I’m celebrating the unsung heroes of this difficult time and offering 8 ways to be an excellent support person
The “support person” is a role that typically goes unnoticed in the chaos of grief.
Unfortunately, I have been to many funerals and I’ve noticed there is always someone who helps the family the most in their time of loss. This is their support person.
I will state the obvious and say funerals are difficult. They are a public affair and all eyes are on the mourners.
A couple of years ago, my cousins lost their father. One of these cousins is also my best friend, she’s married and has two children.
She is a very strong person but losing a parent is gut-wrenching, she was devastated. She helped plan the funeral and was with him when he passed away. This was her time to grieve the loss of someone she loved dearly.
Naturally, her husband was at the funeral. He was so attentive to her and her family. He made conversation with the attendees, while keeping an eye on his wife and her immediate family.
I noticed him jumping in to handle anything that would be an inconvenience to the grieving family. I thought he was an excellent support person.
It is not an easy role but every grieving family has one. A support person is like the maid of honor or best man at a wedding. Naturally, it is a more solemn role. However, they take control of the situation and make the day run smoothly.
Unlike the maid of honor or best man’s job, it is not a role that appointed or discussed by the family. Obviously, they have a lot on their minds. Usually, the support person slips into the role naturally.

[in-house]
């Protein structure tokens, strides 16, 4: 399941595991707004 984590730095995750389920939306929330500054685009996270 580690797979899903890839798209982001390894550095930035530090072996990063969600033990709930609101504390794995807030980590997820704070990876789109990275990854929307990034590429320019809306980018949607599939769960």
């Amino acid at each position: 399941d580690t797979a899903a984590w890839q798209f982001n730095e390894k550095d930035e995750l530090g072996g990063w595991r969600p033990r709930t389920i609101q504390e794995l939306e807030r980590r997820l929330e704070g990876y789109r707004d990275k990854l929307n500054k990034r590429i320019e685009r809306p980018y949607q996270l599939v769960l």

From what I’ve observed, the support person is usually a partner or very close friend to one of the immediate family members of the deceased.
The support person allows the entire family to grieve together without the interruption of arbitrary details that emerge before and after the funeral service.
For obvious reasons, the support person is usually someone very close to the family. They know the dynamics of the family and who is the most fragile in this difficult time.
The support person has many roles before a funeral service and at the subsequent social gathering. I have made a list of the main things a support person does to help the mourners during this difficult period.
1. If there is not a caterer, they help the people who made food carry it into the building. Additionally, they might help with the set-up of flowers or tribute boards.
2. They give directions to funeral-goers. Someone always needs directions: Directions to the bathroom, the quiet room, or the funeral home itself.
3. They will answer questions about the funeral service. If they don’t know the answer to the question being asked, they will speak to the funeral home staff.
4. They will interact with the family and buffer any awkward social interactions.
5. They keep an eye on the people who are grieving the loss the hardest.
6. They socialize with the attendees but avoid divulging personal information such as the cause of death.
7. If they notice someone is having a hard time during the social part of the funeral, they guide them to a private area and sit with them.
8. They may help with cleanup of food and tie up loose ends after the funeral service and social time is over.
The support person is the unsung hero of a funeral. They help out in any way they can, while offering support to their loved ones.
If someone close to you has lost someone they loved dearly, consider slipping into this role proactively.
Death is a hard time for everyone, even awkward for some people. If you can make an event like a funeral less difficult, your efforts will be appreciated.
I’ve been blessed and have not experienced the loss of a parent, sibling, or close friend. When that time comes, I hope I have a great support person like my cousin did.
Amy Cottreau is a freelance writer from a small city in Atlantic Canada. She enjoys interacting with fellow writers, dreaming of ideas for her next article, and researching a myriad of topics. Feel free to follow her on Twitter!